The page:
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A yeast model system for functional analysis of the Niemann-Pick type C protein 1 homolog, Ncr1p.

Berger A.C., Hanson P.K., Wylie Nichols J., Corbett A.H.

Niemann-Pick disease type C (NP-C) is a progressive, ultimately fatal, autosomal recessive neurodegenerative disorder. The major biochemical hallmark of the disease is the endocytic accumulation of low-density lipoprotein-derived cholesterol. The majority of NP-C patients have mutations in the Niemann-Pick type C1 gene, NPC1. This study focuses on the Saccharomyces cerevisiae homolog of the human NPC1 protein encoded by the NCR1 gene. Ncr1p localizes to the vacuole, the yeast equivalent to the mammalian endosome-lysosome system. Here, we identify the first phenotype caused by deletion of NCR1 from the yeast genome, resistance to the ether lipid drug, edelfosine. Our results indicate that edelfosine has a cytotoxic, rather than cytostatic, effect on wildtype yeast cells. We exploit the edelfosine resistance phenotype to assess the function of yeast Ncr1 proteins carrying amino acid changes corresponding to human NPC1 patient mutations. We find that one of these amino acid changes severely compromises Ncr1p function as assessed using the edelfosine resistance assay. These findings establish S. cerevisiae as a model system that can be exploited to analyze the molecular consequences of patient mutations in NPC1 and provide the basis for future genetic studies using yeast.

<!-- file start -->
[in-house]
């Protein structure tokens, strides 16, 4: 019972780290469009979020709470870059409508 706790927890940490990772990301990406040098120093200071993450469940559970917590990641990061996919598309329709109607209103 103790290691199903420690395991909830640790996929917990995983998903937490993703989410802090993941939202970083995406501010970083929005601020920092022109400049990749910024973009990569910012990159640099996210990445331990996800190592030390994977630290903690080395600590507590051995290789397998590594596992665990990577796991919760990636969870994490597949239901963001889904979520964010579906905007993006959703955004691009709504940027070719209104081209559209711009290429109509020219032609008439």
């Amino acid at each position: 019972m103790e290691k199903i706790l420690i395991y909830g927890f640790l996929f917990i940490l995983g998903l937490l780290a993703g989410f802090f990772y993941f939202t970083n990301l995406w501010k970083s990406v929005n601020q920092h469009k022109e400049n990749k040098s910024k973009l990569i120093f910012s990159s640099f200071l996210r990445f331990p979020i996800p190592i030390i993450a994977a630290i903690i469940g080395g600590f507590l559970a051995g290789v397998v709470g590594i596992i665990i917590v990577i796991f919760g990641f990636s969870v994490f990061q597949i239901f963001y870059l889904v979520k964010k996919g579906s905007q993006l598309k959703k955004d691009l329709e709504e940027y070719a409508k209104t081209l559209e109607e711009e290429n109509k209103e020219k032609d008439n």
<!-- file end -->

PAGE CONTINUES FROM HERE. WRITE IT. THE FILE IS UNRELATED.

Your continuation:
Traffic 6:907-917(2005) [PubMed] [Europe PMC]

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